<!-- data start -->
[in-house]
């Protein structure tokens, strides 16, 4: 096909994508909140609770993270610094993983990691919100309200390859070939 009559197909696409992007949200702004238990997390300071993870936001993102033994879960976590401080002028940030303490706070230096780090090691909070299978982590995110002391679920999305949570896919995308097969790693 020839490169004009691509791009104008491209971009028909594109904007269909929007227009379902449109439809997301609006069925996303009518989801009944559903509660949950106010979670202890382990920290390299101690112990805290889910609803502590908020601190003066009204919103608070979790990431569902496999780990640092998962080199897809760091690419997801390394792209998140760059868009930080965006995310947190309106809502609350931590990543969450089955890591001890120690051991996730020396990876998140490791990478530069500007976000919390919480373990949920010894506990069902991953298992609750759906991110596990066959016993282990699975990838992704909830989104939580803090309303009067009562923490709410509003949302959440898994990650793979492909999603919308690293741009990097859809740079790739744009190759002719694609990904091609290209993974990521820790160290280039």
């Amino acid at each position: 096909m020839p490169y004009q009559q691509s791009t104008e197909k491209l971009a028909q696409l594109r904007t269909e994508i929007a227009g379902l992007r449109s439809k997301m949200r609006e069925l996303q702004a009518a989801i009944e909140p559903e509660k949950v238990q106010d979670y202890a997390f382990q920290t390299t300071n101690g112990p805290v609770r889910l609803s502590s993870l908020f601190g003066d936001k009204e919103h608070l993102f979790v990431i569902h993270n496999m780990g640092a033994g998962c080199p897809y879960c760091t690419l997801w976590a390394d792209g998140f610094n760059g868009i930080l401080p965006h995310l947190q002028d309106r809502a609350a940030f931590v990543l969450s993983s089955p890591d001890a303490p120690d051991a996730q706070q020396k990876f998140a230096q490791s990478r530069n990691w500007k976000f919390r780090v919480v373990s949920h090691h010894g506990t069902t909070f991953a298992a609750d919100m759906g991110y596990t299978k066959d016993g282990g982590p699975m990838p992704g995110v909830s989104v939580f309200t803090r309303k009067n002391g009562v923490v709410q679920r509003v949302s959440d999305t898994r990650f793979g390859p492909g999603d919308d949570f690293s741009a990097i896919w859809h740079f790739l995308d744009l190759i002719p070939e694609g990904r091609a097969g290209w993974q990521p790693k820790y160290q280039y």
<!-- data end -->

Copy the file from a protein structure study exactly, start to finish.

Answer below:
[in-house]
């Protein structure tokens, strides 16, 4: 096909994508909140609770993270610094993983990691919100309200390859070939 009559197909696409992007949200702004238990997390300071993870936001993102033994879960976590401080002028940030303490706070230096780090090691909070299978982590995110002391679920999305949570896919995308097969790693 020839490169004009691509791009104008491209971009028909594109904007269909929007227009379902449109439809997301609006069925996303009518989801009944559903509660949950106010979670202890382990920290390299101690112990805290889910609803502590908020601190003066009204919103608070979790990431569902496999780990640092998962080199897809760091690419997801390394792209998140760059868009930080965006995310947190309106809502609350931590990543969450089955890591001890120690051991996730020396990876998140490791990478530069500007976000919390919480373990949920010894506990069902991953298992609750759906991110596990066959016993282990699975990838992704909830989104939580803090309303009067009562923490709410509003949302959440898994990650793979492909999603919308690293741009990097859809740079790739744009190759002719694609990904091609290209993974990521820790160290280039």
């Amino acid at each position: 096909m020839p490169y004009q009559q691509s791009t104008e197909k491209l971009a028909q696409l594109r904007t269909e994508i929007a227009g379902l992007r449109s439809k997301m949200r609006e069925l996303q702004a009518a989801i009944e909140p559903e509660k949950v238990q106010d979670y202890a997390f382990q920290t390299t300071n101690g112990p805290v609770r889910l609803s502590s993870l908020f601190g003066d936001k009204e919103h608070l993102f979790v990431i569902h993270n496999m780990g640092a033994g998962c080199p897809y879960c760091t690419l997801w976590a390394d792209g998140f610094n760059g868009i930080l401080p965006h995310l947190q002028d309106r809502a609350a940030f931590v990543l969450s993983s089955p890591d001890a303490p120690d051991a996730q706070q020396k990876f998140a230096q490791s990478r530069n990691w500007k976000f919390r780090v919480v373990s949920h090691h010894g506990t069902t909070f991953a298992a609750d919100m759906g991110y596990t299978k066959d016993g282990g982590p699975m990838p992704g995110v909830s989104v939580f309200t803090r309303k009067n002391g009562v923490v709410q679920r509003v949302s959440d999305t898994r990650f793979g390859p492909g999603d919308d949570f690293s741009a990097i896919w859809h740079f790739l995308d744009l190759i002719p070939e694609g990904r091609a097969g290209w993974q990521p790693k820790y160290q280039y």